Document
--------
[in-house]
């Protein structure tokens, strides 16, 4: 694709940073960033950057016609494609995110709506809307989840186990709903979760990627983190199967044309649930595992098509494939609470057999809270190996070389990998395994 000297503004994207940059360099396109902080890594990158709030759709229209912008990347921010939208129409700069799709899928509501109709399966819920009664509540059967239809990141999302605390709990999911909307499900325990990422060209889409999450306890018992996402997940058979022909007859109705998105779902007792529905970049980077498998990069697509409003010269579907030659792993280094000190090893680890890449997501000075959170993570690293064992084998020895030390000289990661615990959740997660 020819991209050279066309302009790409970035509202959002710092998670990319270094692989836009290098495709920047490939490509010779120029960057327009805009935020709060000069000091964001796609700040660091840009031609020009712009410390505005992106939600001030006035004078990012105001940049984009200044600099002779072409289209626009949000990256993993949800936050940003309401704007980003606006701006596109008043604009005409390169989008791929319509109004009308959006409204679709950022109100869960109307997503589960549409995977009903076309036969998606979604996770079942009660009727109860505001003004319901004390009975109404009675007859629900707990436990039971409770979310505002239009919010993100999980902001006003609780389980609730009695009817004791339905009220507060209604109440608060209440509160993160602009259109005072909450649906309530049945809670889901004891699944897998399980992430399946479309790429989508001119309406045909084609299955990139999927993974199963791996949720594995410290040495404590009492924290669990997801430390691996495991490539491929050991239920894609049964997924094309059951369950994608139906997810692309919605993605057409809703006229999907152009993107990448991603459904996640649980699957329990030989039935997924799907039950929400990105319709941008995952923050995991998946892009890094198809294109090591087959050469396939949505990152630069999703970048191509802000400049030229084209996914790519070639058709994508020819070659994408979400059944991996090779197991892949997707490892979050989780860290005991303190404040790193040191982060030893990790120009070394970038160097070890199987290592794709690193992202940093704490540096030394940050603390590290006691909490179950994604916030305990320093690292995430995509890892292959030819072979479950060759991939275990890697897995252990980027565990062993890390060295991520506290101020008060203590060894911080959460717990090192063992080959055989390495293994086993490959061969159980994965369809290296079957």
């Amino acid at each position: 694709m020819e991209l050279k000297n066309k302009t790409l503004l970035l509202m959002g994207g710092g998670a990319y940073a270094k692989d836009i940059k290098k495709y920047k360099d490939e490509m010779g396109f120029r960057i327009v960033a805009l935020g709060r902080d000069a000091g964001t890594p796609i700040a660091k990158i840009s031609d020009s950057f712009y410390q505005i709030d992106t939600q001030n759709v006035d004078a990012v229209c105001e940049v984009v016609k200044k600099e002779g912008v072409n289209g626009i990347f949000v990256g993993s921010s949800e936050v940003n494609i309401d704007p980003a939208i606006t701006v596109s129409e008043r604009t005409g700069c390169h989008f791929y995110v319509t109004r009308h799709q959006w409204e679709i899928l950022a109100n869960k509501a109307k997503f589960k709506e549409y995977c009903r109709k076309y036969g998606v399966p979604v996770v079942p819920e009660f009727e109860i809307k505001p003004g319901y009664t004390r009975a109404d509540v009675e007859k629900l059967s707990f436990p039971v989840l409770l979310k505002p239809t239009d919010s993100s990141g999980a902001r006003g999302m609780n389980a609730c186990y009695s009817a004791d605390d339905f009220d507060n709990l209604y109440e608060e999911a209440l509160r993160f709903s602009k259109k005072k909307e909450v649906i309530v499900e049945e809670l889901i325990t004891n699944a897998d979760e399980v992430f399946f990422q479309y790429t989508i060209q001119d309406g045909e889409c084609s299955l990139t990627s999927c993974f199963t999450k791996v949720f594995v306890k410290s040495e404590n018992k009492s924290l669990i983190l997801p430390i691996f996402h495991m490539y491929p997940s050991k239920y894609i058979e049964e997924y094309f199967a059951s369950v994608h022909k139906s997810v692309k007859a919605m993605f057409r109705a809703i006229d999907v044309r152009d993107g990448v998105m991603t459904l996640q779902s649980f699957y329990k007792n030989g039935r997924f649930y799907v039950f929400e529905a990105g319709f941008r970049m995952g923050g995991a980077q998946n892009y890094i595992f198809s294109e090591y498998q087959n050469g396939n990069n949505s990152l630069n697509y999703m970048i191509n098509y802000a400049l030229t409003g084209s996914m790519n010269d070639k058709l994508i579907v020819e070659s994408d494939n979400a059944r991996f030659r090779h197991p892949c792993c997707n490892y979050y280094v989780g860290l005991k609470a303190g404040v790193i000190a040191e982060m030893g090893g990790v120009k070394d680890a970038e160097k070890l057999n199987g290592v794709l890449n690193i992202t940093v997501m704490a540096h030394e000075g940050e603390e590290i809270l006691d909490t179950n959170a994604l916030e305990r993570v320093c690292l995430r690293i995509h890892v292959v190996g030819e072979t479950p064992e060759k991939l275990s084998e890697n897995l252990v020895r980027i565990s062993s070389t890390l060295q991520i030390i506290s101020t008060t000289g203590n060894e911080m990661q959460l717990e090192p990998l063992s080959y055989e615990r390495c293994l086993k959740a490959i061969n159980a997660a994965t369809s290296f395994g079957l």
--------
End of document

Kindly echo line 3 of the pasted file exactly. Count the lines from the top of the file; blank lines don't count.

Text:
């Amino acid at each position: 694709m020819e991209l050279k000297n066309k302009t790409l503004l970035l509202m959002g994207g710092g998670a990319y940073a270094k692989d836009i940059k290098k495709y920047k360099d490939e490509m010779g396109f120029r960057i327009v960033a805009l935020g709060r902080d000069a000091g964001t890594p796609i700040a660091k990158i840009s031609d020009s950057f712009y410390q505005i709030d992106t939600q001030n759709v006035d004078a990012v229209c105001e940049v984009v016609k200044k600099e002779g912008v072409n289209g626009i990347f949000v990256g993993s921010s949800e936050v940003n494609i309401d704007p980003a939208i606006t701006v596109s129409e008043r604009t005409g700069c390169h989008f791929y995110v319509t109004r009308h799709q959006w409204e679709i899928l950022a109100n869960k509501a109307k997503f589960k709506e549409y995977c009903r109709k076309y036969g998606v399966p979604v996770v079942p819920e009660f009727e109860i809307k505001p003004g319901y009664t004390r009975a109404d509540v009675e007859k629900l059967s707990f436990p039971v989840l409770l979310k505002p239809t239009d919010s993100s990141g999980a902001r006003g999302m609780n389980a609730c186990y009695s009817a004791d605390d339905f009220d507060n709990l209604y109440e608060e999911a209440l509160r993160f709903s602009k259109k005072k909307e909450v649906i309530v499900e049945e809670l889901i325990t004891n699944a897998d979760e399980v992430f399946f990422q479309y790429t989508i060209q001119d309406g045909e889409c084609s299955l990139t990627s999927c993974f199963t999450k791996v949720f594995v306890k410290s040495e404590n018992k009492s924290l669990i983190l997801p430390i691996f996402h495991m490539y491929p997940s050991k239920y894609i058979e049964e997924y094309f199967a059951s369950v994608h022909k139906s997810v692309k007859a919605m993605f057409r109705a809703i006229d999907v044309r152009d993107g990448v998105m991603t459904l996640q779902s649980f699957y329990k007792n030989g039935r997924f649930y799907v039950f929400e529905a990105g319709f941008r970049m995952g923050g995991a980077q998946n892009y890094i595992f198809s294109e090591y498998q087959n050469g396939n990069n949505s990152l630069n697509y999703m970048i191509n098509y802000a400049l030229t409003g084209s996914m790519n010269d070639k058709l994508i579907v020819e070659s994408d494939n979400a059944r991996f030659r090779h197991p892949c792993c997707n490892y979050y280094v989780g860290l005991k609470a303190g404040v790193i000190a040191e982060m030893g090893g990790v120009k070394d680890a970038e160097k070890l057999n199987g290592v794709l890449n690193i992202t940093v997501m704490a540096h030394e000075g940050e603390e590290i809270l006691d909490t179950n959170a994604l916030e305990r993570v320093c690292l995430r690293i995509h890892v292959v190996g030819e072979t479950p064992e060759k991939l275990s084998e890697n897995l252990v020895r980027i565990s062993s070389t890390l060295q991520i030390i506290s101020t008060t000289g203590n060894e911080m990661q959460l717990e090192p990998l063992s080959y055989e615990r390495c293994l086993k959740a490959i061969n159980a997660a994965t369809s290296f395994g079957l």